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What to Do if Your Identity is Stolen

After receiving several calls from collection agencies and discovering multiple credit cards opened in your name, the reality finally hits you: your identity has been stolen. You are now one of approximately 14 million consumers who have become a victim of identity fraud. You must take action immediately.

Call the companies where you know the fraud occurred.

Ask to be connected to the fraud department of each of the companies where you know the fraud occurred. Explain that someone stole your identity. Ask the fraud department to close or freeze the account(s). Ask the fraud department to send you a letter confirming the fraudulent account is not yours, you are not liable, and the charges were removed from your credit report.

If the company is not willing to do that, ask them to send you a fraud packet so you can begin the process of disputing the fraudulent account.

Keep all correspondence you receive from the companies. Write down the name and contact information of the person you speak with.

Place a fraud alert and obtain your credit reports.

Place a free, one-year fraud alert by contacting one of three credit bureaus: Experian.com/help, 888-EXPERIAN (888-397-3742); TransUnion.com/credit-help, 888-909-8872; Equifax.com/personal/credit-report-services, 800-685-1111.

Get a free credit report from Equifax, Experian, and TransUnion. Go to annualcreditreport.com or call 1-877-322-8228. Review your reports and make note of any account or transaction you do not recognize.

Report the identity theft to the Federal Trade Commission (FTC).

Complete the online form or call 1-877-438-4338. Online form can be found here: https://www.identitytheft.gov/. Obtain sample letters from the FTC to use when you’re writing to credit bureaus, banks or debt collectors. Sample letters can be found at: https://www.identitytheft.gov/sample-letters.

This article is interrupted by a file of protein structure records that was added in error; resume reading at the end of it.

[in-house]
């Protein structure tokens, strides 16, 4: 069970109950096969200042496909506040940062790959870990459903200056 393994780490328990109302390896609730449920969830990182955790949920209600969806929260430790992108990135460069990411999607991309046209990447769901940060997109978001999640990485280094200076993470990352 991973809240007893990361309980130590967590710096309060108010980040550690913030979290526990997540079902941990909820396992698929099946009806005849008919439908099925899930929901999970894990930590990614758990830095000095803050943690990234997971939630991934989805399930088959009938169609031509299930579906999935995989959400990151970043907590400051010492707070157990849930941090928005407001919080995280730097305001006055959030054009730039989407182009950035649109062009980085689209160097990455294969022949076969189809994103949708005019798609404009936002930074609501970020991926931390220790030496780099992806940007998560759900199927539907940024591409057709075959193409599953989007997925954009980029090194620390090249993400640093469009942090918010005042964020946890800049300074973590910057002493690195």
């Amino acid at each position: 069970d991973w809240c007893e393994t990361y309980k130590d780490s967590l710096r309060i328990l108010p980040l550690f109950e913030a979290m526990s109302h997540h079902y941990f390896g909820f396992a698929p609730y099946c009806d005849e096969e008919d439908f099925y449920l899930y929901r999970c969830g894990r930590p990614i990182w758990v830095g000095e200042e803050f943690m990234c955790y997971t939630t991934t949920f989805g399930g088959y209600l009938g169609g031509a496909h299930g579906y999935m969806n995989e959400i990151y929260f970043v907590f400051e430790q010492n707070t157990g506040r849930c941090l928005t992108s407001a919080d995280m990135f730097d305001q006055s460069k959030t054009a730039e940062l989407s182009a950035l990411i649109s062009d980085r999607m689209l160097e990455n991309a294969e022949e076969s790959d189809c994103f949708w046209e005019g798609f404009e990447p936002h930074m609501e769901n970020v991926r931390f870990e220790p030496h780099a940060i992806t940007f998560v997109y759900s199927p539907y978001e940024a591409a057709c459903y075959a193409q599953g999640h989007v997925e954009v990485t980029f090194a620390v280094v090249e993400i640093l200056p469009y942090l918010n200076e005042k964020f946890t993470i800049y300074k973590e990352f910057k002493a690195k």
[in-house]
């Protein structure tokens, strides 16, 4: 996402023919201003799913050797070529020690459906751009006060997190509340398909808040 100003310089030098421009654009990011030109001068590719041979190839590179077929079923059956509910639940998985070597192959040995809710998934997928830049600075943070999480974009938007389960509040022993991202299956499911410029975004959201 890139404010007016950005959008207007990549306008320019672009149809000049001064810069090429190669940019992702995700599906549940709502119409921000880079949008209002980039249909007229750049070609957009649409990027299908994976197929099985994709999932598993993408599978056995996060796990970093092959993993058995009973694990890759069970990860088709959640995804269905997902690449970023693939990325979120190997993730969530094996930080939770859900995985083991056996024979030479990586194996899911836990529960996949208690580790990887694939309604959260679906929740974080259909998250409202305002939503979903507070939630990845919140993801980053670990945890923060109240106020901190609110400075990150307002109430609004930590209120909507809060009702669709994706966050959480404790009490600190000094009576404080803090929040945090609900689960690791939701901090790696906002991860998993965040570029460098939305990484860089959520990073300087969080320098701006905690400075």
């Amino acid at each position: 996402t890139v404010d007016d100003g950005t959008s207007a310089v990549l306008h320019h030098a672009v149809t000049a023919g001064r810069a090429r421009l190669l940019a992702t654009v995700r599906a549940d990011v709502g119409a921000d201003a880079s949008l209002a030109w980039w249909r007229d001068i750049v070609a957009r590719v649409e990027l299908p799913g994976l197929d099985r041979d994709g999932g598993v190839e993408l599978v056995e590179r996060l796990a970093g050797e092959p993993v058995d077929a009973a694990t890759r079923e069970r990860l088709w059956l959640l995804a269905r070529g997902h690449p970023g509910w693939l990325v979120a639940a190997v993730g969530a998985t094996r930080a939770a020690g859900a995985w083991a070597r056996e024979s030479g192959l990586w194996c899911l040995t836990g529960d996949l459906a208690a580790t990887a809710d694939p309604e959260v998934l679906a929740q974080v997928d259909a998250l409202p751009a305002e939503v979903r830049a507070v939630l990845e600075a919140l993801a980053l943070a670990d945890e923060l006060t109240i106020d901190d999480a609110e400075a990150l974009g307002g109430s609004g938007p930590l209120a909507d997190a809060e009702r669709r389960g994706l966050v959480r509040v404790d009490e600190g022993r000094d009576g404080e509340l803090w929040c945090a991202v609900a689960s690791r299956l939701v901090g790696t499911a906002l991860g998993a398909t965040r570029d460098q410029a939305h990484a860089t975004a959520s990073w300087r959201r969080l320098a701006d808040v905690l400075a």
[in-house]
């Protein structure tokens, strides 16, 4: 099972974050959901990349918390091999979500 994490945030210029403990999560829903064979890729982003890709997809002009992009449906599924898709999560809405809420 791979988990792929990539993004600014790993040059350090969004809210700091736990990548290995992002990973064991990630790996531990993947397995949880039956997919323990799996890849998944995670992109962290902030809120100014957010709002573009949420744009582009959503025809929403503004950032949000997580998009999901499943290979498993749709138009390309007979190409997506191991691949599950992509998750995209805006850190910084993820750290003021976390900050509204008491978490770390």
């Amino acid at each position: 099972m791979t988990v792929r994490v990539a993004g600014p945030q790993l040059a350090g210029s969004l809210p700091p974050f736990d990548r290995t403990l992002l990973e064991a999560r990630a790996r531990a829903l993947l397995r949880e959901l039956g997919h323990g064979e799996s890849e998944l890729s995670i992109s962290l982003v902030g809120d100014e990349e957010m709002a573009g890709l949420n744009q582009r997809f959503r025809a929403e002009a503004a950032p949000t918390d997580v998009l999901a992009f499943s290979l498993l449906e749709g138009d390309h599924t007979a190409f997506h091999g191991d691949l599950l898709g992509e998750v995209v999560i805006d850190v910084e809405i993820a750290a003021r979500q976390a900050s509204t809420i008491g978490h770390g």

File a report with your local police department.

Go to your local police office with: a copy of your FTC Identity Theft Report; a government-issued ID with a photo; proof of your address (mortgage statement, rental agreement, or utilities bill); any other proof you have of the theft (bills, IRS notices, etc.).

Many companies will require a police report to be attached to the fraud packet you submit to dispute the fraudulent account.

Report to the proper agencies if your personal identification was stolen.

If information from your Social Security card, driver’s license, or passport was stolen, you should contact the relevant agencies immediately so they are aware of the theft and can start the process of replacing them:

Social Security Card: Contact the Social Security Administration for a replacement. If you suspect your Social Security number has already been used fraudulently, contact the Office of the Inspector General to report it.

Driver’s License: Contact your local Department of Motor Vehicles (DMV) to report the theft and obtain a replacement.

Passport: Contact the U.S. Department of State to report the theft and obtain a replacement.

Correct your credit report.

Write to each of the three credit bureaus. The letter should include the following: A copy of your FTC Identity Theft Report and proof of your identity, an explanation of which information on your report came from identity theft, ask them to block that information.

Contact an attorney.

If you suspect you have been a victim of a scam, online fraud, or identity theft, you may want to consider contacting an attorney to help you sort through the personal and financial implications.

November 09, 2020